Have you ever searched the world over to find the perfect comforter for your bedroom only to bring it home and discover it’s too short?
I’m not sure if the problem is the big, pillow top mattresses we have these days or the comforter people trying to save on fabric?
Either way, we tend to make do with the front side of the bed looking beautiful while the back side is hiked up showing the sheets.
Comforters are, of course, sewn together, usually with decorative stitching holding all the comfy layers in place. Taking it apart to add anything to lengthen it would be a nightmare.
For several of my clients, I’ve found the answer is to add a 6″ gathered ruffle, or a flat flange depending on their preference, to the outer edge of the comforter. Ultimately, how we attach this ruffle depends on how the comforter is made.
Today’s solution also involves a ruffle that’s a bit different because this ruffle is HUGE!
Technically 12″ doesn’t qualify as huge but it sure seemed huge while I making it!
As I mentioned above, most comforters would only need a 6″ ruffle. In this case, Cynthia wanted to lengthen her comforter by 12″. Since we would be gathering the fabric, I strongly encouraged her to chose a moderately thin fabric for this project.
As it happens for many of us, Cynthia found the perfect fabric in both color and design for her project. It complimented the comforter beautifully!
It just didn’t fall into the “thin” category.
Which made this task just a tad more difficult than it might have been.
HINT: If at all possible, I strongly encourage you to choose a thinner fabric if you tackle this project. You’ll thank me later.
The edge of Cynthia’s comforter was finished with a tiny, twisted cord. For this type of edge the best option was to attach the new ruffle behind the cord so the cord is still visible.
RUFFLE & COMFORTER DETAILS
Queen Comforter 92″ wide x 96″ long with new ruffle being attached to 3 sides.
96+92+96 (3 sides of comforter) = 284″
Figuring the Fullness of the Ruffle
I figured the ruffle for both 2 times fullness and 1.5 times fullness
284″ x 2 = 568″ ÷ 54″ (fabric width) =10.518 widths – 11 widths.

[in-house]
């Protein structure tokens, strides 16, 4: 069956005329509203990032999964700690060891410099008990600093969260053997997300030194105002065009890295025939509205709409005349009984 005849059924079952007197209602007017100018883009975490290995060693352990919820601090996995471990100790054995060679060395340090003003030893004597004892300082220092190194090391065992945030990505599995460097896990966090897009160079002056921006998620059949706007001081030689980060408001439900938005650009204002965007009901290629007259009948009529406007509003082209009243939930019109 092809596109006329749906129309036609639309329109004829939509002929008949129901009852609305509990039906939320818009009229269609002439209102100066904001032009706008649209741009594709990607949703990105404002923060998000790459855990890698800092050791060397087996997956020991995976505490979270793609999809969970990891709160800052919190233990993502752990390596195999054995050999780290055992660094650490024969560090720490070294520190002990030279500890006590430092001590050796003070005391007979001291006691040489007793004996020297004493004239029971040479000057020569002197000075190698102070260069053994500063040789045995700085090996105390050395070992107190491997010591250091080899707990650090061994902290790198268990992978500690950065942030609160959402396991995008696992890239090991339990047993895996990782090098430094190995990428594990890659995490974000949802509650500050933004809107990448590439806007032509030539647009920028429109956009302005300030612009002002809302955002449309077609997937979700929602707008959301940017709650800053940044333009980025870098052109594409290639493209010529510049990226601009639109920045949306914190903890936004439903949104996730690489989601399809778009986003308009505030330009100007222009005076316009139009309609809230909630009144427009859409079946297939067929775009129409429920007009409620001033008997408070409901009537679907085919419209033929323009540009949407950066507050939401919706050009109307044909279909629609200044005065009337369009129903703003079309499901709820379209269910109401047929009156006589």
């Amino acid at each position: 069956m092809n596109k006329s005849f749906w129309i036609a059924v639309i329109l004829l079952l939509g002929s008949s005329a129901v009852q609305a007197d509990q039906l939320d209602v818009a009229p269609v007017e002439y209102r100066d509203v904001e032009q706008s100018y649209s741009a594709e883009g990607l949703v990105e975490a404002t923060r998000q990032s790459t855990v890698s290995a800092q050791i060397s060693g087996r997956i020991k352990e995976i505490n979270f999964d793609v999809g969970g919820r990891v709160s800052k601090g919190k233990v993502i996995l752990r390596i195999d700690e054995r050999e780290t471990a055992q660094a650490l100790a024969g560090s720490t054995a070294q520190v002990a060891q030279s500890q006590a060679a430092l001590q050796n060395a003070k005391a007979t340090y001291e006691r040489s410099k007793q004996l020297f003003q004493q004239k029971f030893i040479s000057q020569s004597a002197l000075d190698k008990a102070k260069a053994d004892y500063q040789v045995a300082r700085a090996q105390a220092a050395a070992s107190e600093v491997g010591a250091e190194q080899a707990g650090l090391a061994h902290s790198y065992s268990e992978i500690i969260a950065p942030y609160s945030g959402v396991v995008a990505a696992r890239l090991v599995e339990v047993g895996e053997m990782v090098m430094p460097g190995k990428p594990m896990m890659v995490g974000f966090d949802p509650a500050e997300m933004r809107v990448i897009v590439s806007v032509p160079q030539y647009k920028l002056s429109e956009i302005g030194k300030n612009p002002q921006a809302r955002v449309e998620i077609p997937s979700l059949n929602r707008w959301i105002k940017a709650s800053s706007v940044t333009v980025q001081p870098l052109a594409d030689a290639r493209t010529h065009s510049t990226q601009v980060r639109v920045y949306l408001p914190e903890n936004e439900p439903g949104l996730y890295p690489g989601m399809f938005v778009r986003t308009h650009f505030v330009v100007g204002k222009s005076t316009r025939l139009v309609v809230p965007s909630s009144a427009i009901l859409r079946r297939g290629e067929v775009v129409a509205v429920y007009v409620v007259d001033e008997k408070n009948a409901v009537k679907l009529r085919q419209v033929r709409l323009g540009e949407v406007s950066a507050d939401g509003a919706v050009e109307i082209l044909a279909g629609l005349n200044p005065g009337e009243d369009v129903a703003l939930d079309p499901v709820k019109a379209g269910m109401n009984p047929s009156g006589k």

284″ x 1.5 = 426″ ÷ 54″ = 7.88 – 8 widths.
2 times full was too much due to the thickness of the fabric.
1.5 times full didn’t seem like enough.
So I used 9 widths of fabric which gave me 3 widths of fabric for each side of the comforter.
The finished ruffle was to be 12″ long.
- Each width of fabric was cut 25″ long and all 9 widths sewn together creating one long strip of fabric approximately 25″ x 480″.
- The long strip was then folded in half lengthwise, right sides together, and sewn together.
- This creates one long “tube” of fabric 24″ wide and open on each end.
HINT: You can also create 3 separate sections if you prefer. One section containing 3 widths of fabric for each side. This method leaves a split at each corner (similar to a split corner bedskirt). I liked the idea of one continuous ruffle.
Hindsight: 3 sections would have been much easier.
- After creating the “tube” of fabric iron the seam flat as shown in the above photo.
- The next step is turning the “tube” right side out.
- This was like wrestling one of those heinous creatures from the movie Tremors. This is one of the reasons I said in Hindsight it would have been easier to make this in 3 sections.
- Next, I twisted the “tube” so the seam, instead of being at the edge of my ruffle, was instead 2.5″ from the edge as shown above.
- Iron entire ruffle, to give you a noticeable fold. This helps insure the ruffle doesn’t twist as you continue.
THE REASON FOR REPOSITIONING THE SEAM
Due to the thickness of the fabric, if the seam is left at the edge you will be gathering the ruffle through the seam and through 4 layers of fabric. As well as attaching the ruffle through all these layers. This would be almost impossible. Instead, by repositioning the seam down about 2.5″ on the backside of the ruffle we avoid sewing through all these additional layers.
HINT: The ruffle can also be made using one thickness of fabric with a folded hem. For our ruffle we didn’t want to see a hem. We wanted a nice clean edge. Also, since we don’t have the option of attaching the ruffle within a seam, like with a traditional sewing project, you would have a raw edge on the back side of the comforter. (see below)